New Evidence on Sectoral Labor Productivity: Implications for Industrialization and Development
Moving labor from agriculture to manufacturing – “industrialization” – is often viewed as essential for the development of poor countries. We present new evidence on the channels through which industrialization can help poor countries close the productivity gap with rich countries. To achieve this, we leverage recent data releases by the Groningen Growth and Development Centre and build a new dataset of comparable labor productivity levels in agriculture and manufacturing for 64 mostly poor countries during 1990–2018. We find two key results: (i) cross-country labor productivity gaps in manufacturing are larger than in the aggregate and (ii) there is no tendency for manufacturing labor productivity to converge. While these results challenge the notion that expanding manufacturing employment is essential for the development of today’s poor countries, we also find that higher labor productivity growth in manufacturing is associated with higher labor productivity growth in the aggregate and in several key sectors.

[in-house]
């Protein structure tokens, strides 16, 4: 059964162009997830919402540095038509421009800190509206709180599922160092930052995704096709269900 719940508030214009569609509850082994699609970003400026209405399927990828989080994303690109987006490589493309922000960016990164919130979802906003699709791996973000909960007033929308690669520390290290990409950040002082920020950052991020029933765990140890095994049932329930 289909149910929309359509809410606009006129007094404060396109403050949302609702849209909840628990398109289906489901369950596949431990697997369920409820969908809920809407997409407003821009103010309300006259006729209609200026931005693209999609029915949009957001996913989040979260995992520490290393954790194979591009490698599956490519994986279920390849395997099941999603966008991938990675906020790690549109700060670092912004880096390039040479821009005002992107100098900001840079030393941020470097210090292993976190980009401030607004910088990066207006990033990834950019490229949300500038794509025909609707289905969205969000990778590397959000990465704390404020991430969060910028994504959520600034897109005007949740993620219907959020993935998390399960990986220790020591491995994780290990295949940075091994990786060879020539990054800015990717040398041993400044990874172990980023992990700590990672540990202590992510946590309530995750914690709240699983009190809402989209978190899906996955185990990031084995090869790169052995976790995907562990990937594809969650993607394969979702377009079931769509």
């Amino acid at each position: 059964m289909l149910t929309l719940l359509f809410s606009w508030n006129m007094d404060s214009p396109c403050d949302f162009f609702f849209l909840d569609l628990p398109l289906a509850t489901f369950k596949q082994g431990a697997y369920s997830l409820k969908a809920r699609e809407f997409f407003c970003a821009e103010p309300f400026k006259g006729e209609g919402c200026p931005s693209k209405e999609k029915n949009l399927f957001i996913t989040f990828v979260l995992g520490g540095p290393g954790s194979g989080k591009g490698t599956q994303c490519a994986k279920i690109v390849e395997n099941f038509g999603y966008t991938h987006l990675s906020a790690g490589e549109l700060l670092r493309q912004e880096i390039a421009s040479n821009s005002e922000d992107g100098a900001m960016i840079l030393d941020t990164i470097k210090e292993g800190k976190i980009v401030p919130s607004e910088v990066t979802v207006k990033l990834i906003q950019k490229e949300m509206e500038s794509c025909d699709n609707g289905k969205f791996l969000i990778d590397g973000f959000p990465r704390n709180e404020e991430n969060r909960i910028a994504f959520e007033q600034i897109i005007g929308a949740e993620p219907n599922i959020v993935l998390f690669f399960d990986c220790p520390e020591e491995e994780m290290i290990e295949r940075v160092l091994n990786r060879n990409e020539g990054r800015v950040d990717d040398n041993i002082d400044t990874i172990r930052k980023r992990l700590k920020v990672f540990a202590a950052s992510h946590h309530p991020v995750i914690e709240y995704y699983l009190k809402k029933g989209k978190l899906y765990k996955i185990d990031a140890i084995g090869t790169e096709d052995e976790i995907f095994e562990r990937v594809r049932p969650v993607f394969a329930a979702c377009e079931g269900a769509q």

We have received helpful comments and suggestions from Gaaitzen de Vries, Douglas Gollin, and the participants of presentations at ASU, CEPR’s Annual STEG Conference 2022, and Swansea University. The views expressed herein are those of the authors and do not necessarily reflect the views of the National Bureau of Economic Research.
Richard Rogerson acknowledges financial support in excess of $10,000 over the last three years from the Federal Reserve Bank of Atlanta.